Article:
The unofficial archives of Tiverton Town Football Club


Tiverton Town 2 - 1 Bath City

Wednesday 04/09/2002   Southern League Premier Division
John Reidy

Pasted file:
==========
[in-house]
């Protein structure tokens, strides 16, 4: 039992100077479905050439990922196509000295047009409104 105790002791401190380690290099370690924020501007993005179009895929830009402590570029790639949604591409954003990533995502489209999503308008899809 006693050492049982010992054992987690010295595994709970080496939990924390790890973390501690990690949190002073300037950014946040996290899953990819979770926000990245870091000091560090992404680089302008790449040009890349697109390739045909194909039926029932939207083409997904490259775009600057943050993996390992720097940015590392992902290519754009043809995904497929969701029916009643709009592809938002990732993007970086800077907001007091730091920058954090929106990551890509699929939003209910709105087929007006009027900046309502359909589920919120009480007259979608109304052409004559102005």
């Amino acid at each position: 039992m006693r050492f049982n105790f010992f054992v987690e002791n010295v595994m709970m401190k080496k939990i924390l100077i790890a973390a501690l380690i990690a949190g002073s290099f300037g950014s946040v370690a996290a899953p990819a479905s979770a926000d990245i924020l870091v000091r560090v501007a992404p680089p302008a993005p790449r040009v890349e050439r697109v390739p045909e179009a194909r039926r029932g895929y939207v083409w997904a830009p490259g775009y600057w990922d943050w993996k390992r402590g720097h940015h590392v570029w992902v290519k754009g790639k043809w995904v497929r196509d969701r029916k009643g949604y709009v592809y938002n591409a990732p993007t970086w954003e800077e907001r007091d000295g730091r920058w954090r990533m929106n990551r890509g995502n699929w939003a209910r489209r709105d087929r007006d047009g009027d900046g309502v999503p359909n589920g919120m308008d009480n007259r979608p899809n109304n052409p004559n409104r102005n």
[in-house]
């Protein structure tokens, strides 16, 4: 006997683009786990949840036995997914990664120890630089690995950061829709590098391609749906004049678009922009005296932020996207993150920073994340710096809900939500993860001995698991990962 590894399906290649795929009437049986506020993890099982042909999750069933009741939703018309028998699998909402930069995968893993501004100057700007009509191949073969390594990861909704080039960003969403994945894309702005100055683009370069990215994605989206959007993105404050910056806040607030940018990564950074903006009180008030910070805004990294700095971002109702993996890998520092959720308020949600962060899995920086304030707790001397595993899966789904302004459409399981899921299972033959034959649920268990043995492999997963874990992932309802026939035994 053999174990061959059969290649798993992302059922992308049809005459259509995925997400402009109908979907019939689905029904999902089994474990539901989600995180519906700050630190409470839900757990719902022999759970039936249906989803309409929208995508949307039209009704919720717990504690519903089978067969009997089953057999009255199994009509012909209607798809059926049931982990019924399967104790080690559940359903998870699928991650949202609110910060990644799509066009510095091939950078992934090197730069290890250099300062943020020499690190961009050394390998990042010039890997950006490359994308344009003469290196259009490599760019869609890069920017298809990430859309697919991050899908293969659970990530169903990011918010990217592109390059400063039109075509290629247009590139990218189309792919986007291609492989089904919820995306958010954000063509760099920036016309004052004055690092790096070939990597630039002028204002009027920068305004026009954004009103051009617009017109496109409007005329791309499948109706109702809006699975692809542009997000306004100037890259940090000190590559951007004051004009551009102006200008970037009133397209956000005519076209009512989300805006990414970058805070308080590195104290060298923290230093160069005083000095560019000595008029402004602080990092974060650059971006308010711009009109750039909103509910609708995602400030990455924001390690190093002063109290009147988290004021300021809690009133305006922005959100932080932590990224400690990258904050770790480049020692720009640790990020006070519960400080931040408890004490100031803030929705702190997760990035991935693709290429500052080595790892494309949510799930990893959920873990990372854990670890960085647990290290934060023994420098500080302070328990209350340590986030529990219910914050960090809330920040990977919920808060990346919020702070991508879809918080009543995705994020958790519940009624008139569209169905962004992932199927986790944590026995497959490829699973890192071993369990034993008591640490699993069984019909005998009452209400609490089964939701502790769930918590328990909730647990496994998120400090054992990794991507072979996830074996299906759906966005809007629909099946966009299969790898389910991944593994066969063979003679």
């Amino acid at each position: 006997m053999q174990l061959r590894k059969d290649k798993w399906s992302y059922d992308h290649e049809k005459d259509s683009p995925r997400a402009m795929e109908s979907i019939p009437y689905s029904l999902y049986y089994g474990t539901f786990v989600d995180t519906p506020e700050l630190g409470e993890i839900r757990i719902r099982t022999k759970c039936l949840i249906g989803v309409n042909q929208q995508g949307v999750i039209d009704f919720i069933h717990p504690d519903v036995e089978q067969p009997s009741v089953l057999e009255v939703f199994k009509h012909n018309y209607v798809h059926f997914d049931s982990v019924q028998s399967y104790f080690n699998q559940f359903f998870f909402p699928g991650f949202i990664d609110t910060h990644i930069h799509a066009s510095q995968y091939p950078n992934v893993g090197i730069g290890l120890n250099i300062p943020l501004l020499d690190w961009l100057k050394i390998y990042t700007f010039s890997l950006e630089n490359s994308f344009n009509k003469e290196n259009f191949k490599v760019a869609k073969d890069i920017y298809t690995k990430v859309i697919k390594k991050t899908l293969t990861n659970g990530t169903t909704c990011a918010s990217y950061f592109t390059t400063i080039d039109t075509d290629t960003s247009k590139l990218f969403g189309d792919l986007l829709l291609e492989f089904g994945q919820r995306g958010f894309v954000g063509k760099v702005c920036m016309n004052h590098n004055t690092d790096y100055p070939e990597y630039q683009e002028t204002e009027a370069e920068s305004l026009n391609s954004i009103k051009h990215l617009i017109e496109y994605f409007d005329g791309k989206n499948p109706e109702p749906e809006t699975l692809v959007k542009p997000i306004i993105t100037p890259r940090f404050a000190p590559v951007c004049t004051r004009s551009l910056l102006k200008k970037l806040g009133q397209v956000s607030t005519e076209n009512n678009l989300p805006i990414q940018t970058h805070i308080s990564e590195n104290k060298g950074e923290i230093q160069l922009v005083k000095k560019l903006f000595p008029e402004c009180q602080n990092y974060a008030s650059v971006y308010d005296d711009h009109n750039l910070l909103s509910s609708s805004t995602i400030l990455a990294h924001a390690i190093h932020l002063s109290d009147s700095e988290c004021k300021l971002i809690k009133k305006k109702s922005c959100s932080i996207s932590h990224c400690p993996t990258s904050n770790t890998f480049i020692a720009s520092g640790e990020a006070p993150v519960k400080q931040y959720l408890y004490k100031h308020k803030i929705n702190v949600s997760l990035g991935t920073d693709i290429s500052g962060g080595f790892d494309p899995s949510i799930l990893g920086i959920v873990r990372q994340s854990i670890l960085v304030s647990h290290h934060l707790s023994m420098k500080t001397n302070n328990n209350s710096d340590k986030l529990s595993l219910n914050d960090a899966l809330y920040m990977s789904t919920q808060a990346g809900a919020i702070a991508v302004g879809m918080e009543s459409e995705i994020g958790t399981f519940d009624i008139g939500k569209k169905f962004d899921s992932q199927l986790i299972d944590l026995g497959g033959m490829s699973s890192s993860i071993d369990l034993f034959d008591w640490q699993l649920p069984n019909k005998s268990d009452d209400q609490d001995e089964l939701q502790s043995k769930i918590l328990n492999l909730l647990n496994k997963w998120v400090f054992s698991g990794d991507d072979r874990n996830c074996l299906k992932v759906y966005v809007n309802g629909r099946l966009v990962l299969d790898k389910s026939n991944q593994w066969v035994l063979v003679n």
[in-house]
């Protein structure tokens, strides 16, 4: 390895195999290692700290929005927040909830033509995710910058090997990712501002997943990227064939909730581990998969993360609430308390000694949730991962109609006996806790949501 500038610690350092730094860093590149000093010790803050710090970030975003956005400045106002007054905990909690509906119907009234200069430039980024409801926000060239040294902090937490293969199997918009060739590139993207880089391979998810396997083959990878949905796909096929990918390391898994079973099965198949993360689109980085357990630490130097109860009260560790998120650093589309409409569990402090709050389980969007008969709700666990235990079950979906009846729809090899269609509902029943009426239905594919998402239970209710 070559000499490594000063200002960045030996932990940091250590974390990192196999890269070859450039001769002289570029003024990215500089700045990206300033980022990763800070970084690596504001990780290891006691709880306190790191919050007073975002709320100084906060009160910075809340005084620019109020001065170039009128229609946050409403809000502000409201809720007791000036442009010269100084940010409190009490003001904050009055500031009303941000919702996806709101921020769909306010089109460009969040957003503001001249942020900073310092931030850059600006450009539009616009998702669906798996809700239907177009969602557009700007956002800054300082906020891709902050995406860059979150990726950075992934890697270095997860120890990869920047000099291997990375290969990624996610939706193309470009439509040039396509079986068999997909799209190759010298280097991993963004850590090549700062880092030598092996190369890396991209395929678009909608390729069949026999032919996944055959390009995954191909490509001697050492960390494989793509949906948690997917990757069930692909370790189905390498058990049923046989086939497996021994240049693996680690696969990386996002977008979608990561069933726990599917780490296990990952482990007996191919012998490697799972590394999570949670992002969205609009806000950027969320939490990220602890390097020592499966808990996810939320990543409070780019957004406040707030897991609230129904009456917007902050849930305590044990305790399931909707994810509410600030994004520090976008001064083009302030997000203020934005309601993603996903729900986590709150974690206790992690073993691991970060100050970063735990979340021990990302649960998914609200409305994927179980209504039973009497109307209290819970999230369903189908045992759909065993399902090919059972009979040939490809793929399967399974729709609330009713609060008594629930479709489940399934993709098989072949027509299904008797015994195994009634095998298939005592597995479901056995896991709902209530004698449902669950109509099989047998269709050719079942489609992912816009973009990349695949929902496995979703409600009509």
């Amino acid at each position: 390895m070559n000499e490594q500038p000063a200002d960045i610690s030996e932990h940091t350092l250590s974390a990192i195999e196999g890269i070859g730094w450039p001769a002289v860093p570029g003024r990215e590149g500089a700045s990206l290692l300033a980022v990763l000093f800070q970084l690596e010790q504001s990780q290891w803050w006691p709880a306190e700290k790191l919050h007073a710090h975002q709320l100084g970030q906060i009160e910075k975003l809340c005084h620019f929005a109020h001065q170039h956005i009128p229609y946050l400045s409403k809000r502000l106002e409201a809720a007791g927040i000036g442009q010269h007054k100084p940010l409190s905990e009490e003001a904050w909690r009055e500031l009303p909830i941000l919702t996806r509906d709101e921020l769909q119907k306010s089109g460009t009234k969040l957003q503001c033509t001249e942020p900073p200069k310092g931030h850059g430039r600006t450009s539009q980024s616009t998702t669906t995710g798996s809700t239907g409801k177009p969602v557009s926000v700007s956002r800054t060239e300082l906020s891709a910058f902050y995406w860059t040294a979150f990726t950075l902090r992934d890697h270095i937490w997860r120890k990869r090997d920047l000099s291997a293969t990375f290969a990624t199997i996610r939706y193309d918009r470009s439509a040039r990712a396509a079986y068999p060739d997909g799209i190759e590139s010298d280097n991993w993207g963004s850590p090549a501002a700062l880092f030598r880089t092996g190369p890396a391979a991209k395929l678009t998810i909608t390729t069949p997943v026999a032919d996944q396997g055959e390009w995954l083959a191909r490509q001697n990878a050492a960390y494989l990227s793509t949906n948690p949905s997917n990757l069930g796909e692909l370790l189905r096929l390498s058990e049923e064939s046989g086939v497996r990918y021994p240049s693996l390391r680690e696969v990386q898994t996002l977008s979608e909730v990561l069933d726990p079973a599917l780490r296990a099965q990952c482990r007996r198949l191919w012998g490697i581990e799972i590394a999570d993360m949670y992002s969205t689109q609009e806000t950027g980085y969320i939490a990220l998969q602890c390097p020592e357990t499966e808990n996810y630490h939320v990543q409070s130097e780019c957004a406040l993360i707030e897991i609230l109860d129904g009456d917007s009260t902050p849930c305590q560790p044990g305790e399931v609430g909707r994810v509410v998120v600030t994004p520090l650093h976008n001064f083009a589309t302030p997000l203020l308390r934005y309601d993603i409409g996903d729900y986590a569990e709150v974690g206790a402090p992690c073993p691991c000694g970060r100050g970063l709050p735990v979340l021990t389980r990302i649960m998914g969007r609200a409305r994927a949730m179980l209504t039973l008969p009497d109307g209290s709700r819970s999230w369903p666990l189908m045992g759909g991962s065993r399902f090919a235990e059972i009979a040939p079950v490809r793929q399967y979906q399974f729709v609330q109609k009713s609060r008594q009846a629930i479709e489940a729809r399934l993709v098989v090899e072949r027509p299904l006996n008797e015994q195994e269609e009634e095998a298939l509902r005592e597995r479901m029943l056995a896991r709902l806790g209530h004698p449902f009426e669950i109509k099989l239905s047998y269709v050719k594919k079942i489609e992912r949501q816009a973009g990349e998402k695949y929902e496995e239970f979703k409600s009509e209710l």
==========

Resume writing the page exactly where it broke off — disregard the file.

Of all the professions a young person might chose to pursue there are certain ones that could only be chosen by an outright masochist. Public opinion polls and surveys - have they ever asked YOU? - always agree that the most disliked and mistrusted people in Britain are Estate Agents‚ Politicians and Insurance Brokers‚ not necessarily in that order. As far as the later are concerned I have to admit to a personal aversion to them. I dislike having to pay for household insurance that covers for flood damage when if my home were to be flooded only Noah and his menagerie would survive undampened‚ such is the height of my abode. It´s like when I considered subscribing to ´Sky´ a couple of years ago so I could watch MTV‚ and finding I´d have to pay for The Movie Channel as well. I don´t like having to fork out for a package that includes something I don´t want‚ or don´t need. And what about the let out clauses with Insurance Policies? I don´t like them much either. Can´t say I don´t have a degree of sympathy for the underwriters though; accidents don´t happen they´re caused‚ so you can hardly blame them for claiming ´Knock for Knock´‚ or reducing their liability if they deem the policy holder to be negligent or having a hand in causing the accident. Even the so called Act of God can usually be avoided....we could all live at the top of hills. Then it would only be the true catastrophes that mattered‚ the real disasters. Pompeii‚ 79 AD - at least 4000‚ 20% of the population‚ buried in dust and lava from the eruption of Vesuvius. Earthquake hits Central China‚ 1543‚ 870‚000 loose lives (how did they count them?). San Francisco‚ 18 April 1906 - over 3000 perished. Ladysmead‚ 4 September 2002‚ Tiverton Town lose their unbeaten record for the 2002-3 season at home to ´local´ rivals Bath City - now that´s what I call real disasters! So from Wednesday lunchtime I crossed my fingers and hoped that the last one would not happen‚ sure that no Insurance Company would pay out if it did! Fat lot of good crossed fingers did.